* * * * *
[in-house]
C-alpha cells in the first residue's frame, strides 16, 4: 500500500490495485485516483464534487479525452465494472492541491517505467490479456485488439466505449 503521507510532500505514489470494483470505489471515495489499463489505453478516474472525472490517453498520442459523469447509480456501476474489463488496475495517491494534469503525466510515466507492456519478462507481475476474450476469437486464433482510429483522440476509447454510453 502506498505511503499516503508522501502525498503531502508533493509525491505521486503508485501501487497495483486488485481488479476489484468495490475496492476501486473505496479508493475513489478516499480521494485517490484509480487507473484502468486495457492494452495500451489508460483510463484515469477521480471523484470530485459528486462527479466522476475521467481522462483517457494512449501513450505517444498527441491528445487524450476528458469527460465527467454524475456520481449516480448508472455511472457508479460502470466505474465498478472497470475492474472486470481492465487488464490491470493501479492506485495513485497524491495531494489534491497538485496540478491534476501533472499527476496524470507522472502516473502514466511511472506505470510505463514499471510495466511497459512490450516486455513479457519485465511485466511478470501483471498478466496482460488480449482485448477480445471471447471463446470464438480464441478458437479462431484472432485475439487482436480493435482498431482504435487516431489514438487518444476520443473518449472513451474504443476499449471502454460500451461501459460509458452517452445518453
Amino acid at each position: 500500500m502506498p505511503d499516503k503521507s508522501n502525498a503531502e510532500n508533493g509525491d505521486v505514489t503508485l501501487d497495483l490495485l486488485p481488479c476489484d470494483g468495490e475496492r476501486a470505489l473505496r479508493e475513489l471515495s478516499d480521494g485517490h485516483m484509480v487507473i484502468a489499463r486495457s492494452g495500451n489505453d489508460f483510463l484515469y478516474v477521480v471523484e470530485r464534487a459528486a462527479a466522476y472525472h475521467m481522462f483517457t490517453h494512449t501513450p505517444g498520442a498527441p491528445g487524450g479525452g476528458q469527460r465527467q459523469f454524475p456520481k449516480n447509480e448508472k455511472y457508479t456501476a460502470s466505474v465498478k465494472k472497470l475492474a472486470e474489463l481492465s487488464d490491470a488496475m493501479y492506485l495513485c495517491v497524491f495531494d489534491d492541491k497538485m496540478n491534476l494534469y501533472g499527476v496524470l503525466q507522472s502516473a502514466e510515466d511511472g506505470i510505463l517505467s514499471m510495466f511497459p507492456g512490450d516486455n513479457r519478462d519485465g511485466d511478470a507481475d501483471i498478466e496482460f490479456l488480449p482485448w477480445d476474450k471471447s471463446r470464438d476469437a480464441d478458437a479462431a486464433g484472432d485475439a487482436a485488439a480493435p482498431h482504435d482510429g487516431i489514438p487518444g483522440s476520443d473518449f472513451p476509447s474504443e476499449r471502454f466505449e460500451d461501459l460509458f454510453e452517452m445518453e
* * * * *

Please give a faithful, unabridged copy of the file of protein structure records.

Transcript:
[in-house]
C-alpha cells in the first residue's frame, strides 16, 4: 500500500490495485485516483464534487479525452465494472492541491517505467490479456485488439466505449 503521507510532500505514489470494483470505489471515495489499463489505453478516474472525472490517453498520442459523469447509480456501476474489463488496475495517491494534469503525466510515466507492456519478462507481475476474450476469437486464433482510429483522440476509447454510453 502506498505511503499516503508522501502525498503531502508533493509525491505521486503508485501501487497495483486488485481488479476489484468495490475496492476501486473505496479508493475513489478516499480521494485517490484509480487507473484502468486495457492494452495500451489508460483510463484515469477521480471523484470530485459528486462527479466522476475521467481522462483517457494512449501513450505517444498527441491528445487524450476528458469527460465527467454524475456520481449516480448508472455511472457508479460502470466505474465498478472497470475492474472486470481492465487488464490491470493501479492506485495513485497524491495531494489534491497538485496540478491534476501533472499527476496524470507522472502516473502514466511511472506505470510505463514499471510495466511497459512490450516486455513479457519485465511485466511478470501483471498478466496482460488480449482485448477480445471471447471463446470464438480464441478458437479462431484472432485475439487482436480493435482498431482504435487516431489514438487518444476520443473518449472513451474504443476499449471502454460500451461501459460509458452517452445518453
Amino acid at each position: 500500500m502506498p505511503d499516503k503521507s508522501n502525498a503531502e510532500n508533493g509525491d505521486v505514489t503508485l501501487d497495483l490495485l486488485p481488479c476489484d470494483g468495490e475496492r476501486a470505489l473505496r479508493e475513489l471515495s478516499d480521494g485517490h485516483m484509480v487507473i484502468a489499463r486495457s492494452g495500451n489505453d489508460f483510463l484515469y478516474v477521480v471523484e470530485r464534487a459528486a462527479a466522476y472525472h475521467m481522462f483517457t490517453h494512449t501513450p505517444g498520442a498527441p491528445g487524450g479525452g476528458q469527460r465527467q459523469f454524475p456520481k449516480n447509480e448508472k455511472y457508479t456501476a460502470s466505474v465498478k465494472k472497470l475492474a472486470e474489463l481492465s487488464d490491470a488496475m493501479y492506485l495513485c495517491v497524491f495531494d489534491d492541491k497538485m496540478n491534476l494534469y501533472g499527476v496524470l503525466q507522472s502516473a502514466e510515466d511511472g506505470i510505463l517505467s514499471m510495466f511497459p507492456g512490450d516486455n513479457r519478462d519485465g511485466d511478470a507481475d501483471i498478466e496482460f490479456l488480449p482485448w477480445d476474450k471471447s471463446r470464438d476469437a480464441d478458437a479462431a486464433g484472432d485475439a487482436a485488439a480493435p482498431h482504435d482510429g487516431i489514438p487518444g483522440s476520443d473518449f472513451p476509447s474504443e476499449r471502454f466505449e460500451d461501459l460509458f454510453e452517452m445518453e